Choice and Flexibility: DER Survey Insights, Part 2 - Smart Energy Decisions

Distributed Energy Resources  -  March 3, 2021 - By NRG Energy, Inc.

Choice and Flexibility: DER Survey Insights, Part 2

As the modern grid evolves away from large central generation towards smaller on-site electricity production, the new electric paradigm has spurred the growth of an incredible array of on-site distributed energy resources. One result of this growth brought to light in the 2020 “State of Distributed Energy Resources Study,” conducted by Smart Energy Decisions and sponsored by NRG Energy Inc. (NRG), is that energy customers are often overwhelmed by this variety and need guidance to navigate these opportunities.

Among the selection of DERs available today, the most widely used is on-site solar, as three-quarters of respondents that currently deploy distributed energy currently chose this option. The finding also revealed that among those already using solar to some extent, 80% are considering expanding its use. Electric Vehicle (EV) charging infrastructure is also popular, with 66% choosing to install this option.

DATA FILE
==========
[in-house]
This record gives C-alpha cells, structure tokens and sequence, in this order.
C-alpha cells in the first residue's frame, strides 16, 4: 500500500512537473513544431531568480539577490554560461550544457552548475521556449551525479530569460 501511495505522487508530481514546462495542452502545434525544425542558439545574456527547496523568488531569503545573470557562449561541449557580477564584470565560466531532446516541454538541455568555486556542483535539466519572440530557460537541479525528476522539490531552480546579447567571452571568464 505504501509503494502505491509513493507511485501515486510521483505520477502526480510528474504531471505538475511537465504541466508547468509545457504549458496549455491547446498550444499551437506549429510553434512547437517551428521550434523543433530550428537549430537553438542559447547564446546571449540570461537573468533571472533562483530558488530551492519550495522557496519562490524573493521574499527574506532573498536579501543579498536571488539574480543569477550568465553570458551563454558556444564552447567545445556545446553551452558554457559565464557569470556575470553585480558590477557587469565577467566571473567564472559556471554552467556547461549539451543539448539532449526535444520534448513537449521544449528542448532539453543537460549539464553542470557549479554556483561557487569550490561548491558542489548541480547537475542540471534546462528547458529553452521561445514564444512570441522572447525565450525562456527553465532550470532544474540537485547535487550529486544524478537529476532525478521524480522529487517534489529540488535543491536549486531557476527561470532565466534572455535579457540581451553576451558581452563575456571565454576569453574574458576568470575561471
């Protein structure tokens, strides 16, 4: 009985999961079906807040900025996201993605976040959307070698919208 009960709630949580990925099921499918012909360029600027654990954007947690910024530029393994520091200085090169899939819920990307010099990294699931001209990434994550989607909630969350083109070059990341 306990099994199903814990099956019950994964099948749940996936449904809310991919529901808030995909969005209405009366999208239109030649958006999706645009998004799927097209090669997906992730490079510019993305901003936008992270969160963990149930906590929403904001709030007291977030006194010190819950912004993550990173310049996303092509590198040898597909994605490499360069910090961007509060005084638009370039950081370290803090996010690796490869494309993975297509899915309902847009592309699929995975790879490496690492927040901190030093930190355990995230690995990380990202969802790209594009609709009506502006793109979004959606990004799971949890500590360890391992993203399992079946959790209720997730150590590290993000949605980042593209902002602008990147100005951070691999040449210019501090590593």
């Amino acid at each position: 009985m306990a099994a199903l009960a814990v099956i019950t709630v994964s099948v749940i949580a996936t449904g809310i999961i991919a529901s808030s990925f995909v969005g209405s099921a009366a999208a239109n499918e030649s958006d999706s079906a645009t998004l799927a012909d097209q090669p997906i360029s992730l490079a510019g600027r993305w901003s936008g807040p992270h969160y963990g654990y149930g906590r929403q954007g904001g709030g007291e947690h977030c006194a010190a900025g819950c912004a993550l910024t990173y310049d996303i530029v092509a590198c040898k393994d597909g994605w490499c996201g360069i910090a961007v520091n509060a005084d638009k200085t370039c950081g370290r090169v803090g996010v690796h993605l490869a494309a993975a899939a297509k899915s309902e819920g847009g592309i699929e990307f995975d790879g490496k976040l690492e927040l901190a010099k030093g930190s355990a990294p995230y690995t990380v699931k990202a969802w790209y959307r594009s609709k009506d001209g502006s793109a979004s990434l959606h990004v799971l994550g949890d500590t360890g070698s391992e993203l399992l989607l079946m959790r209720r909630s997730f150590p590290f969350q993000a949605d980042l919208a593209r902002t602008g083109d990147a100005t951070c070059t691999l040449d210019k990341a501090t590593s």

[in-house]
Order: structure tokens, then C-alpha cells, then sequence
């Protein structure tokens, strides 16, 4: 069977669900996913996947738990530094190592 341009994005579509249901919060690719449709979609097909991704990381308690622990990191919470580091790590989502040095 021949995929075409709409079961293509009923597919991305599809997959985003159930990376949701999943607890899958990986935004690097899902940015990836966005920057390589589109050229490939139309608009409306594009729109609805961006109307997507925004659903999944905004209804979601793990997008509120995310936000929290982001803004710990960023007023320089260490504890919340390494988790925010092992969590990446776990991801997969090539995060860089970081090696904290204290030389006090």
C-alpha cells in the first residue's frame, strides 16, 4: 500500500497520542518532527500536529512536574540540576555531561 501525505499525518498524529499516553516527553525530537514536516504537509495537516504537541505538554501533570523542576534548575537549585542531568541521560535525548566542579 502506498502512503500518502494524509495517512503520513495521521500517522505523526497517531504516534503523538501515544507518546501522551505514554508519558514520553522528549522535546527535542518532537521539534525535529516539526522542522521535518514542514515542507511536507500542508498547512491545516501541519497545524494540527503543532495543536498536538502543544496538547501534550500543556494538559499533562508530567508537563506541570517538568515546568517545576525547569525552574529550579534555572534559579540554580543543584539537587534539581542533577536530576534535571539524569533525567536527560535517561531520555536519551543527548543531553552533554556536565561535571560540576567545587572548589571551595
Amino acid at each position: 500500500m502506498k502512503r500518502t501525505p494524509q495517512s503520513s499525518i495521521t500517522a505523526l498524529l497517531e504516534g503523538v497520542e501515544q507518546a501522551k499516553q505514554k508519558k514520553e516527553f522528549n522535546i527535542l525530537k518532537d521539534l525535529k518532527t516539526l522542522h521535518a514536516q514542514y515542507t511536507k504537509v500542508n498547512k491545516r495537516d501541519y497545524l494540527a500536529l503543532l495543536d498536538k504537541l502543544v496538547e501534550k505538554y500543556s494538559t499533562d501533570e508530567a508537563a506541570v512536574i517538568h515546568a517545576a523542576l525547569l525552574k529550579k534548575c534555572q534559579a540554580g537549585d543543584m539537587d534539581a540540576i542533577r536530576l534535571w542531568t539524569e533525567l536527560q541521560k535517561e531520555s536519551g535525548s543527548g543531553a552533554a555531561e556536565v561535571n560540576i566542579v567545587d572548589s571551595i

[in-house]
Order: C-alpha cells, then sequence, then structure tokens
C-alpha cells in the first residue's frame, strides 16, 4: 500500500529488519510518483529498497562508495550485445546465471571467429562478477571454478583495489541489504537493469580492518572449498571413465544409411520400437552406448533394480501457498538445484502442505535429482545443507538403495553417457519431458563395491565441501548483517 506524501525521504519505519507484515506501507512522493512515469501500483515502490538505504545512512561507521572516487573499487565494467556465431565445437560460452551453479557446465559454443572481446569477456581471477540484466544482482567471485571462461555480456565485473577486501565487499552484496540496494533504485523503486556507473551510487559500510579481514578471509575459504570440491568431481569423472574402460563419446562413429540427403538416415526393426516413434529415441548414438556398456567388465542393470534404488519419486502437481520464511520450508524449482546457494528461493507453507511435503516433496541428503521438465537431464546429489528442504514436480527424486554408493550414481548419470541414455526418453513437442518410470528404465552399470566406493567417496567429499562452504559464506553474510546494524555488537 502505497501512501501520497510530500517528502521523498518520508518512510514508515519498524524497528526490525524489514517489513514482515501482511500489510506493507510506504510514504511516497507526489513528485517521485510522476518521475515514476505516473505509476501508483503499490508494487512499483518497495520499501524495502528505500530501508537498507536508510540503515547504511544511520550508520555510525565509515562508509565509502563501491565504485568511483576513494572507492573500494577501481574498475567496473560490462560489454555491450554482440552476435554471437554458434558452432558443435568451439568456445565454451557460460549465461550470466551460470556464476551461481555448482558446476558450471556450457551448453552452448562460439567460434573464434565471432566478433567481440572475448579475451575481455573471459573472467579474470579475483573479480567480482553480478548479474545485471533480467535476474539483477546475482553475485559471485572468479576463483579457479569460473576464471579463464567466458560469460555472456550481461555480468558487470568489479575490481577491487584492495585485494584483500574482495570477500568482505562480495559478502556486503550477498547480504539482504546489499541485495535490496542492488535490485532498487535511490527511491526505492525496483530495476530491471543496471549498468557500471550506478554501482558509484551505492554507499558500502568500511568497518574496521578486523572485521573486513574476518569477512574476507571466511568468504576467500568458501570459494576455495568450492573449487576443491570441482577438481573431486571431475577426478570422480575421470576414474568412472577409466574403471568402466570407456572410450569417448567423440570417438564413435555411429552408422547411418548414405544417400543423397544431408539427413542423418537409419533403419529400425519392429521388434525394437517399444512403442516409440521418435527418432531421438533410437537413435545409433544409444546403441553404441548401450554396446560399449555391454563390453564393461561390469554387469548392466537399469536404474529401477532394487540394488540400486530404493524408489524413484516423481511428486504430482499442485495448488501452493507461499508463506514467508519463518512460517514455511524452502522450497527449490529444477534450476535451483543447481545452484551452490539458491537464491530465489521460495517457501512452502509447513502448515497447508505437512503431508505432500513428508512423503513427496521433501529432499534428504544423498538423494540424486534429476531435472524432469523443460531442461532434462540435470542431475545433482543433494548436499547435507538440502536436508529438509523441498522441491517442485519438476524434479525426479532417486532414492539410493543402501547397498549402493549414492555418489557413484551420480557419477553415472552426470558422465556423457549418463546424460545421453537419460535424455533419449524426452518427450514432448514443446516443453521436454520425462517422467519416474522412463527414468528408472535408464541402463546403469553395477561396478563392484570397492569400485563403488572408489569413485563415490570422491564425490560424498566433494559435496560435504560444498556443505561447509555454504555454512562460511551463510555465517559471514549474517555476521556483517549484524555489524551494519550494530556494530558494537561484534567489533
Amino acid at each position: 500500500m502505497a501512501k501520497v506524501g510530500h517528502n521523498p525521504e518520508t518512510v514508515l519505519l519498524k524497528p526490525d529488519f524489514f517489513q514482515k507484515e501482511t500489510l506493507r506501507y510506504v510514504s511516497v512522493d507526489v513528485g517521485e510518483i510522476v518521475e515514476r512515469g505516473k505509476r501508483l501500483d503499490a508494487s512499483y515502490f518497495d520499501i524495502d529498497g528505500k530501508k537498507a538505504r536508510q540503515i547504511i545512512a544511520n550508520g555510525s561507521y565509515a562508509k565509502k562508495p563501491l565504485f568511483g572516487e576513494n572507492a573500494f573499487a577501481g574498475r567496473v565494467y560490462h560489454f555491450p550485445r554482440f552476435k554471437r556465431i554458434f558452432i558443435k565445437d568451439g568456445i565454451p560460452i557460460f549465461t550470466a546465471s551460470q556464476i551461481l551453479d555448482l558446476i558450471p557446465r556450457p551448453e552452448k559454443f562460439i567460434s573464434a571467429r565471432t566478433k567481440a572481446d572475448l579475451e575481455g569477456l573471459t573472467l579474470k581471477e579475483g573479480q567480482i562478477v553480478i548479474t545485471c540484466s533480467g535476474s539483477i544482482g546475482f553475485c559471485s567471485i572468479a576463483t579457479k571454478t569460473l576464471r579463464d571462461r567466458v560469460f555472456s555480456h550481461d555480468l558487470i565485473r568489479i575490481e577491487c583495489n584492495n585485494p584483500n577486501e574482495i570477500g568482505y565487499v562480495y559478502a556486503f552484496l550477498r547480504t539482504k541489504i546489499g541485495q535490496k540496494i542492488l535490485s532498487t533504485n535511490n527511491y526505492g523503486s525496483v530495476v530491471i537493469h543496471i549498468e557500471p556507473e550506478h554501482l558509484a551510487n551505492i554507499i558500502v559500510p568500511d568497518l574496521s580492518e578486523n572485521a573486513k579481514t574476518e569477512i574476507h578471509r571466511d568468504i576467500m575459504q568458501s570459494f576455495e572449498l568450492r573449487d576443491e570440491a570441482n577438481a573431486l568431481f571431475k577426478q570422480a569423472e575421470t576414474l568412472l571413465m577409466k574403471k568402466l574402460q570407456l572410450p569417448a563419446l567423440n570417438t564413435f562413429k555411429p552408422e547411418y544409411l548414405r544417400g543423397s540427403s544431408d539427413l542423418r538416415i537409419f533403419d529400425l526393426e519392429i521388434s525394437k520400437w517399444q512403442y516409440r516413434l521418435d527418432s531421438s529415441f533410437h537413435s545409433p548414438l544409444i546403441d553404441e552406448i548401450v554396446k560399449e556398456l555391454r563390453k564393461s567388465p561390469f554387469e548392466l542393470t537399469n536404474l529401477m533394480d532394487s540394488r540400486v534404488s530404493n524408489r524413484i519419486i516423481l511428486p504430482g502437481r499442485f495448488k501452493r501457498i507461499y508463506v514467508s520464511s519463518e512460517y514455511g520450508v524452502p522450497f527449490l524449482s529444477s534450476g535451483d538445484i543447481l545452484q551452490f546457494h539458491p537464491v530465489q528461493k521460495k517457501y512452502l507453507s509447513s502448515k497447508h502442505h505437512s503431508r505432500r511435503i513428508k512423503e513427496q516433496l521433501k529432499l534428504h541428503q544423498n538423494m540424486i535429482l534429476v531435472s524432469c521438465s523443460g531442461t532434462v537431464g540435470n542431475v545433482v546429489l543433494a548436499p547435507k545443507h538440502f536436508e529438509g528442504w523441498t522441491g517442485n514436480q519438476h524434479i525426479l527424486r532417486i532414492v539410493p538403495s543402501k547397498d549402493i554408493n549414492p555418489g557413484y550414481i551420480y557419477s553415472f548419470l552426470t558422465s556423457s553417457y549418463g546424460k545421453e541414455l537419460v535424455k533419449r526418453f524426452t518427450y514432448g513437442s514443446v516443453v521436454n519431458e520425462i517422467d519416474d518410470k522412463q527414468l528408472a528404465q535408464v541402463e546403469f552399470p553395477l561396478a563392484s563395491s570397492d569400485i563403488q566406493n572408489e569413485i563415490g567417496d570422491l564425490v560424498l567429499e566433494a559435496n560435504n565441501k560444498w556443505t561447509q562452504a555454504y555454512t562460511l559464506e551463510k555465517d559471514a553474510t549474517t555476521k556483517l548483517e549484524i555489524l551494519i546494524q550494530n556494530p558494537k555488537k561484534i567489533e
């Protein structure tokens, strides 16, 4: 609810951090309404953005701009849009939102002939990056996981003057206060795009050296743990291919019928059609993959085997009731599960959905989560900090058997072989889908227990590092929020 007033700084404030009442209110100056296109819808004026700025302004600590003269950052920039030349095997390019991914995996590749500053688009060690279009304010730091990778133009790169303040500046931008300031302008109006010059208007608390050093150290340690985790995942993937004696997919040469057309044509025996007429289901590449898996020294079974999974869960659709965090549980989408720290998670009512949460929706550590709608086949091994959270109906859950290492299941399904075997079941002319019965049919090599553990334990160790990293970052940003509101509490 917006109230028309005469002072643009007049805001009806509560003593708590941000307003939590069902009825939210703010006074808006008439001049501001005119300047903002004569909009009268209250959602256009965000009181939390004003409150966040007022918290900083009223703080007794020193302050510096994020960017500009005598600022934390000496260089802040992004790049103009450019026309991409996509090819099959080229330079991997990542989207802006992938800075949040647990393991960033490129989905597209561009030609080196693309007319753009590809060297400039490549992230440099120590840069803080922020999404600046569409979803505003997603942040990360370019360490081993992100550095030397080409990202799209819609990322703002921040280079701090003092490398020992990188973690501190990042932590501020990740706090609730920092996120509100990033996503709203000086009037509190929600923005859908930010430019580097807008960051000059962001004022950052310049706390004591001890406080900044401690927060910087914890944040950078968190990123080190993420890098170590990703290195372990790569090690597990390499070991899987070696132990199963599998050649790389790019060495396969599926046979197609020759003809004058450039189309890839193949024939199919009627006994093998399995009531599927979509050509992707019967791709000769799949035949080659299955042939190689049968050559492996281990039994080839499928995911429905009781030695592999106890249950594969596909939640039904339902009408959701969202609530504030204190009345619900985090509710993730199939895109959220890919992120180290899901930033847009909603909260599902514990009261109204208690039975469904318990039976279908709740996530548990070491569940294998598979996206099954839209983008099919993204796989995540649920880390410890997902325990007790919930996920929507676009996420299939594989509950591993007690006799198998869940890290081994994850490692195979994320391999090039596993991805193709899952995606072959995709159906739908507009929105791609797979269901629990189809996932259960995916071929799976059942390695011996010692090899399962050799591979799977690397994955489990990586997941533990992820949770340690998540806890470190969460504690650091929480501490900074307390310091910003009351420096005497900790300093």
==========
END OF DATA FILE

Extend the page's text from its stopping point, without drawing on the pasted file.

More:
Several other technologies are gaining ground because of their function to either conserve energy, manage load during critical periods, modify consumption, or provide resilience, which add up to better efficiency and cost savings every time. Demand response is among the growing choices; these programs allow end-users to reduce electricity usage during periods of high power prices and earn revenue for using less energy. Energy storage is increasing in appeal – with 65% of respondents considering deployment – due to the opportunity for cost savings and increase resilience and reliability. Microgrids are currently only used by 13% of respondents, though that figure could increase in the coming years as more than twice that figure (28%) are considering deployment. CHP/cogeneration, fuel cells, gas generators, and biomass systems also dot the distributed energy landscape.  Community-shared DERs deserve mention as this approach can ease issues caused by real estate and lease restrictions and help lighten cost burdens.  

With so many choices offering flexibility and measurable savings, why aren’t more organizations deploying DERs? These resources are often complex and potential users will likely require expert guidance to install, integrate and maintain the asset. Additionally, some facility operators may be overestimating the cost of DERs in part because it can be complicated to calculate the cost-benefit and fully quantify the value.

The lack of awareness of how savings and efficiency can be achieved is seen throughout all industry segments. Increasing awareness among large power users about the benefits of DERs is crucial since it appears that relatively few are taking advantage of these technologies. The survey revealed an overwhelming majority of customers, 67%, reporting less than one-third of their load is offset by DERs. That is a remarkably high percentage leaving all sorts of opportunities on the table.